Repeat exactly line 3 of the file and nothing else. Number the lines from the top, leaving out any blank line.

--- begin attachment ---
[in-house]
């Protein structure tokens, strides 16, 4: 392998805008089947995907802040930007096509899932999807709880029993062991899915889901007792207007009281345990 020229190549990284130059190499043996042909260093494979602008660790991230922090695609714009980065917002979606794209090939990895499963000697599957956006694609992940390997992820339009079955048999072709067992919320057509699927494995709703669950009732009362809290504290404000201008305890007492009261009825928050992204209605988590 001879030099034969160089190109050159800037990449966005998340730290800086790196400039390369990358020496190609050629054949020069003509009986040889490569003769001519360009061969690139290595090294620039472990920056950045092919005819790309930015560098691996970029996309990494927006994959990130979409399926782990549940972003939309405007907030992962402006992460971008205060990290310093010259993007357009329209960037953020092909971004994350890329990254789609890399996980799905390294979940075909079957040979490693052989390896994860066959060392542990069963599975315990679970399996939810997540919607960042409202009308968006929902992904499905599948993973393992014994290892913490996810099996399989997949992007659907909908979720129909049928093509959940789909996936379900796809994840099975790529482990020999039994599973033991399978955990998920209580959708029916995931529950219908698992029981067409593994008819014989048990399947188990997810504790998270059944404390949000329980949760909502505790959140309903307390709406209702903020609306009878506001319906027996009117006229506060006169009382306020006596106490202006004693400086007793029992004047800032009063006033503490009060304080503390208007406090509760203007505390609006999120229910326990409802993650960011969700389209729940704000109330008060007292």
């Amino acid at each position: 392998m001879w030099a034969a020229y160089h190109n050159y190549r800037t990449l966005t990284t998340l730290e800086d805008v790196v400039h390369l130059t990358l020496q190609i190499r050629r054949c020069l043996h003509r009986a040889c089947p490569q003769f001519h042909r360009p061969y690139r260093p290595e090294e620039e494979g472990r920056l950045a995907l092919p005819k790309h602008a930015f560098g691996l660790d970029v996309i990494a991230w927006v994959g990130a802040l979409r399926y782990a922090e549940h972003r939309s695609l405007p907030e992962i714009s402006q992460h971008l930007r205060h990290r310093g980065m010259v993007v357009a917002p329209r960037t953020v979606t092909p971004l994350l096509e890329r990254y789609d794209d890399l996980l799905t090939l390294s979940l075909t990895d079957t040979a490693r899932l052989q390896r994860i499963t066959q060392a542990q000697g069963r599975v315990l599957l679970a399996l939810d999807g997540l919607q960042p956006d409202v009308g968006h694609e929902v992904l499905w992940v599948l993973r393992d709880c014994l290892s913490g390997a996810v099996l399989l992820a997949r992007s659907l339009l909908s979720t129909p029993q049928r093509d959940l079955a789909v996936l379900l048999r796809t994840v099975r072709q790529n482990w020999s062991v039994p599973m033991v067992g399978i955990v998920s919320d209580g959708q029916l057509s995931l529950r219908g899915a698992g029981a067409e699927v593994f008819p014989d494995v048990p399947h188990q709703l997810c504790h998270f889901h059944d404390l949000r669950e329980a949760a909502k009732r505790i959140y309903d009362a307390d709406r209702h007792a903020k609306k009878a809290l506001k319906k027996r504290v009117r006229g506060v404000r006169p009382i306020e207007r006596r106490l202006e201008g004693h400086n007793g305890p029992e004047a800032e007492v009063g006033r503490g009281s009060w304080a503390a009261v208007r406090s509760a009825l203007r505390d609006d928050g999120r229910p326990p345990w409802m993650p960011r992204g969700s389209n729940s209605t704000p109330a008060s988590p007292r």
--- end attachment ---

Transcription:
């Amino acid at each position: 392998m001879w030099a034969a020229y160089h190109n050159y190549r800037t990449l966005t990284t998340l730290e800086d805008v790196v400039h390369l130059t990358l020496q190609i190499r050629r054949c020069l043996h003509r009986a040889c089947p490569q003769f001519h042909r360009p061969y690139r260093p290595e090294e620039e494979g472990r920056l950045a995907l092919p005819k790309h602008a930015f560098g691996l660790d970029v996309i990494a991230w927006v994959g990130a802040l979409r399926y782990a922090e549940h972003r939309s695609l405007p907030e992962i714009s402006q992460h971008l930007r205060h990290r310093g980065m010259v993007v357009a917002p329209r960037t953020v979606t092909p971004l994350l096509e890329r990254y789609d794209d890399l996980l799905t090939l390294s979940l075909t990895d079957t040979a490693r899932l052989q390896r994860i499963t066959q060392a542990q000697g069963r599975v315990l599957l679970a399996l939810d999807g997540l919607q960042p956006d409202v009308g968006h694609e929902v992904l499905w992940v599948l993973r393992d709880c014994l290892s913490g390997a996810v099996l399989l992820a997949r992007s659907l339009l909908s979720t129909p029993q049928r093509d959940l079955a789909v996936l379900l048999r796809t994840v099975r072709q790529n482990w020999s062991v039994p599973m033991v067992g399978i955990v998920s919320d209580g959708q029916l057509s995931l529950r219908g899915a698992g029981a067409e699927v593994f008819p014989d494995v048990p399947h188990q709703l997810c504790h998270f889901h059944d404390l949000r669950e329980a949760a909502k009732r505790i959140y309903d009362a307390d709406r209702h007792a903020k609306k009878a809290l506001k319906k027996r504290v009117r006229g506060v404000r006169p009382i306020e207007r006596r106490l202006e201008g004693h400086n007793g305890p029992e004047a800032e007492v009063g006033r503490g009281s009060w304080a503390a009261v208007r406090s509760a009825l203007r505390d609006d928050g999120r229910p326990p345990w409802m993650p960011r992204g969700s389209n729940s209605t704000p109330a008060s988590p007292r």